Wakeup triggers

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Notes: Wakeup triggers are directly related to power management. (Discuss in Talk:Wakeup triggers)

Wakeup triggers are event sources that can wake the system from any of the hardware power-saving states. The obvious example is the power or suspend button, the Wake-on-LAN functionality or the lid switch in laptop systems. Wakeup triggers can be controlled through various kernel interfaces listed below. There is no unified interface covering all possible triggers.

Wakeup trigger interfaces


Reading the /proc/acpi/wakeup file yields list of ACPI-registered wakeup sources with corresponding sysfs IDs where available. Writing an entry from the Device column to the file toggles its state. For example, to disable waking on opening the laptop lid, run:

# echo "LID" > /proc/acpi/wakeup


This file represents the value of ACPI kernel module option ec_no_wakeup, which controls passing the wakeup triggers from embedded controller when the system is in the suspend-to-idle (s2idle) power state [1]. On modern laptops embedded controller wakeups can cause excessive battery drain in some cases.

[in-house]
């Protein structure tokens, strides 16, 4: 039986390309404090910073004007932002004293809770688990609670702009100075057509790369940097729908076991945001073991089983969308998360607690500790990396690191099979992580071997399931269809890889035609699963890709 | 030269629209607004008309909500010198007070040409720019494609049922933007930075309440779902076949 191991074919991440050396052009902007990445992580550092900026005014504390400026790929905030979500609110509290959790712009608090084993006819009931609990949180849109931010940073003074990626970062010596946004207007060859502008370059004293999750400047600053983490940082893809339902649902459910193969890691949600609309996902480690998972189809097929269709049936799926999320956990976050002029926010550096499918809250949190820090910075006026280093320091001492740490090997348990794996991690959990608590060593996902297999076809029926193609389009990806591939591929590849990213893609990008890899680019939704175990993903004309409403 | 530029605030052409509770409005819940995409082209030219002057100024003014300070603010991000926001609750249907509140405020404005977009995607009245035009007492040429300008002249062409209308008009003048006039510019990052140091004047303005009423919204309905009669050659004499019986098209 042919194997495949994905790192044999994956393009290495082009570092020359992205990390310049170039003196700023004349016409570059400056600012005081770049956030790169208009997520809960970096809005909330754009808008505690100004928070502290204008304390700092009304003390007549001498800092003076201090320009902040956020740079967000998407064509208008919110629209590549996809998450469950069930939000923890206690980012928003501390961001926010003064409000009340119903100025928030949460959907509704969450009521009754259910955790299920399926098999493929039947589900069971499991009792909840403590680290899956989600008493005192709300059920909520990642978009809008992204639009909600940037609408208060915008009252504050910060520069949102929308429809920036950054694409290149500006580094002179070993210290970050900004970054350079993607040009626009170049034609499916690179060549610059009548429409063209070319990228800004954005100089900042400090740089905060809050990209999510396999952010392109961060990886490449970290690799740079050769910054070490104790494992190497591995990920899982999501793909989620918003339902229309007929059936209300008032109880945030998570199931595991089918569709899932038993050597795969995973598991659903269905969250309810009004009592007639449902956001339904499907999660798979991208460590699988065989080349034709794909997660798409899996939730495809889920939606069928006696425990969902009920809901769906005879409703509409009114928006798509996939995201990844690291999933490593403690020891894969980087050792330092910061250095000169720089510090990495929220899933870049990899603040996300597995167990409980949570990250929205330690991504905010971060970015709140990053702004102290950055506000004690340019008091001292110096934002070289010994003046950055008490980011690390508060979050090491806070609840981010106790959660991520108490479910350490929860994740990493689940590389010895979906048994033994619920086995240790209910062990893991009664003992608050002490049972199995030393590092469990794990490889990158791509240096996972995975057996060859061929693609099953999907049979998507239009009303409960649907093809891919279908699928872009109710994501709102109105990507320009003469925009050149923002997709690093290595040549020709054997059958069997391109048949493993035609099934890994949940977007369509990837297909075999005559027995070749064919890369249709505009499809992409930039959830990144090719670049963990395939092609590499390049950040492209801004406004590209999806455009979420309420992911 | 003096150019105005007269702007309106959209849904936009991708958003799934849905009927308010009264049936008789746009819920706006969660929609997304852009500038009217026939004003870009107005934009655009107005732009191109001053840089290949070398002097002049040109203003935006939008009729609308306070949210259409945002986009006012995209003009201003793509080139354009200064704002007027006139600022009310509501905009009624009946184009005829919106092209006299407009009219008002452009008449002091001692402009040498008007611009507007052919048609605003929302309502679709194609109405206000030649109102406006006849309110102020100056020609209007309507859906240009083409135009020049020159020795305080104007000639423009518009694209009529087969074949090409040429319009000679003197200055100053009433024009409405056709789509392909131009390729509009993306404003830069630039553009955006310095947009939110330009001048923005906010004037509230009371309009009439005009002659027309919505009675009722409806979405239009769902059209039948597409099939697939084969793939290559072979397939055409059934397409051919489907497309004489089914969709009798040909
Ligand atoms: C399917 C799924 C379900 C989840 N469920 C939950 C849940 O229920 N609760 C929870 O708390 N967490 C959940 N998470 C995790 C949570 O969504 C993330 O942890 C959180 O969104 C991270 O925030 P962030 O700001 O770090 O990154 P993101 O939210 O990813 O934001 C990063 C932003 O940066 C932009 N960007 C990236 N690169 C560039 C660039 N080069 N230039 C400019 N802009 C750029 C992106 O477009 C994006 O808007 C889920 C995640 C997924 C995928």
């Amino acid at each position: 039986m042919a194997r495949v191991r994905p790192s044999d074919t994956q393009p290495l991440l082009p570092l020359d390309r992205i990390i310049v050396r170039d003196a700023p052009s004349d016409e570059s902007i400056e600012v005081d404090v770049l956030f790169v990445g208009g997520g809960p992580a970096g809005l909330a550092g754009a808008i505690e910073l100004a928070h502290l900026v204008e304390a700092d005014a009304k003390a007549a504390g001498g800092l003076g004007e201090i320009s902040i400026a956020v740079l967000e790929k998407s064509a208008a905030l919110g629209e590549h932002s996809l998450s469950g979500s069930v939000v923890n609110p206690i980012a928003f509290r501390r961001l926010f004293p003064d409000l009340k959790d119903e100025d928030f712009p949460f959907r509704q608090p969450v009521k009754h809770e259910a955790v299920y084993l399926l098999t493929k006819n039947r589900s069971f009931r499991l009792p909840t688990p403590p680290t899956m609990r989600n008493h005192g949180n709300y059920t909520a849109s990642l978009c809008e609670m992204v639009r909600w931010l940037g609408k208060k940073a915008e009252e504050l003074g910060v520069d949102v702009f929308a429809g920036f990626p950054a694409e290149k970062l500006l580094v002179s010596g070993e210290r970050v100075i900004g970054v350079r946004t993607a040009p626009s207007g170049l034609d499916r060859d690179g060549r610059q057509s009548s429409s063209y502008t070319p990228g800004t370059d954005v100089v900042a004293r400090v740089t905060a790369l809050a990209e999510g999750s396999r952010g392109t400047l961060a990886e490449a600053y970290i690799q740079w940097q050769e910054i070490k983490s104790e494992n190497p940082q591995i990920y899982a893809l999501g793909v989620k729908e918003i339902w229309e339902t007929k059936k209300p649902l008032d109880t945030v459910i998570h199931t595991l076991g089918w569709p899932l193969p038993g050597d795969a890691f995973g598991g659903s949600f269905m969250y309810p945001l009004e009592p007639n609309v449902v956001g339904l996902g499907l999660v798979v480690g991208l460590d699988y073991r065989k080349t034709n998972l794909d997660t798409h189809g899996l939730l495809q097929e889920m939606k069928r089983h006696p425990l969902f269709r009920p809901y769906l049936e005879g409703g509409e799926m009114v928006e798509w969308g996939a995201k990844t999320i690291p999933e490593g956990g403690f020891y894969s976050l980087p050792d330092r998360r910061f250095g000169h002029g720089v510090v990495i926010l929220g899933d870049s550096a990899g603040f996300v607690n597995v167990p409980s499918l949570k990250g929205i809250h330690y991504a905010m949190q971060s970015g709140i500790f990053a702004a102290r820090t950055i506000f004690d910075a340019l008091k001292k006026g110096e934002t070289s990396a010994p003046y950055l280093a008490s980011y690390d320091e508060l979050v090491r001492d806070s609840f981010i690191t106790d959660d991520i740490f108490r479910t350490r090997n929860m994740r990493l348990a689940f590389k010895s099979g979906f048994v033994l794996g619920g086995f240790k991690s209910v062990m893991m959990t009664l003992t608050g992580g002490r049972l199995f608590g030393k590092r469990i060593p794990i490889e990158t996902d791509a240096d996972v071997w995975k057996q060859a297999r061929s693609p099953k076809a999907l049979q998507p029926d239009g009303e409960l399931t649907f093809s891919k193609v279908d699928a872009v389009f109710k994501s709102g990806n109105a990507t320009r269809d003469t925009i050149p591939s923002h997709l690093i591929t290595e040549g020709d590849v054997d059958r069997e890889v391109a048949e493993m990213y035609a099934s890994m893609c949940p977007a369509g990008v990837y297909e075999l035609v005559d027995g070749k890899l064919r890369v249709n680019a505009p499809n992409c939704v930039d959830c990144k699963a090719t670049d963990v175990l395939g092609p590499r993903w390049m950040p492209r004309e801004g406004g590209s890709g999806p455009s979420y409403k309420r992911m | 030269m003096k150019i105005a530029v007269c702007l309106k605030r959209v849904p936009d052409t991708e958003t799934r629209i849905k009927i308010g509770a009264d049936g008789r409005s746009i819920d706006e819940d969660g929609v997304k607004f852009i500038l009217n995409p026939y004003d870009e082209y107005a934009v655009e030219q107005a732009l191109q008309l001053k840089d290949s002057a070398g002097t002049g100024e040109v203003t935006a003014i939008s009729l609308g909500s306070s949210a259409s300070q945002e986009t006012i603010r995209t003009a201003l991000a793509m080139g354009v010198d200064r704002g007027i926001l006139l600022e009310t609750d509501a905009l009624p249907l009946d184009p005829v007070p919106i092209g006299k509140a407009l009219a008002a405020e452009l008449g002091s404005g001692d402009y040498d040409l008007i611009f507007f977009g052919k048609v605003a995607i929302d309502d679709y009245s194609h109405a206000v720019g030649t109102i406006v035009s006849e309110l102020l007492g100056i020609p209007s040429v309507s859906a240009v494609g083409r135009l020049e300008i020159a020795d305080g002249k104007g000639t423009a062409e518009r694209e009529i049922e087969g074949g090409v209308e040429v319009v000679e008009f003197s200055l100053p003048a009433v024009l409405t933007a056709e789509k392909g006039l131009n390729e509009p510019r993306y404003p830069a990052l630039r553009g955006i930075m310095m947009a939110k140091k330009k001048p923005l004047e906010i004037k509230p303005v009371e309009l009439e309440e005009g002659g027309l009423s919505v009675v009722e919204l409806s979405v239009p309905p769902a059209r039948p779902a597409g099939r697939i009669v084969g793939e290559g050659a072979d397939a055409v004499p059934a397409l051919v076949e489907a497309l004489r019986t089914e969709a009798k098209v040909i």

Each sysfs device that supports wakeup contains the file wakeup in a device's power subdirectory. The file contains wakeup trigger's status and can be written to as well. Bus controllers as well as endpoint devices can be capable of waking up the system. For example, to disable wakeups from the first USB controller (bus), run:

# echo "disabled" > /sys/bus/usb/devices/usb1/power/wakeup

An endpoint device should be able to wake the device if the trigger is enabled regardless of the controller's setting, however this might be hardware-dependent.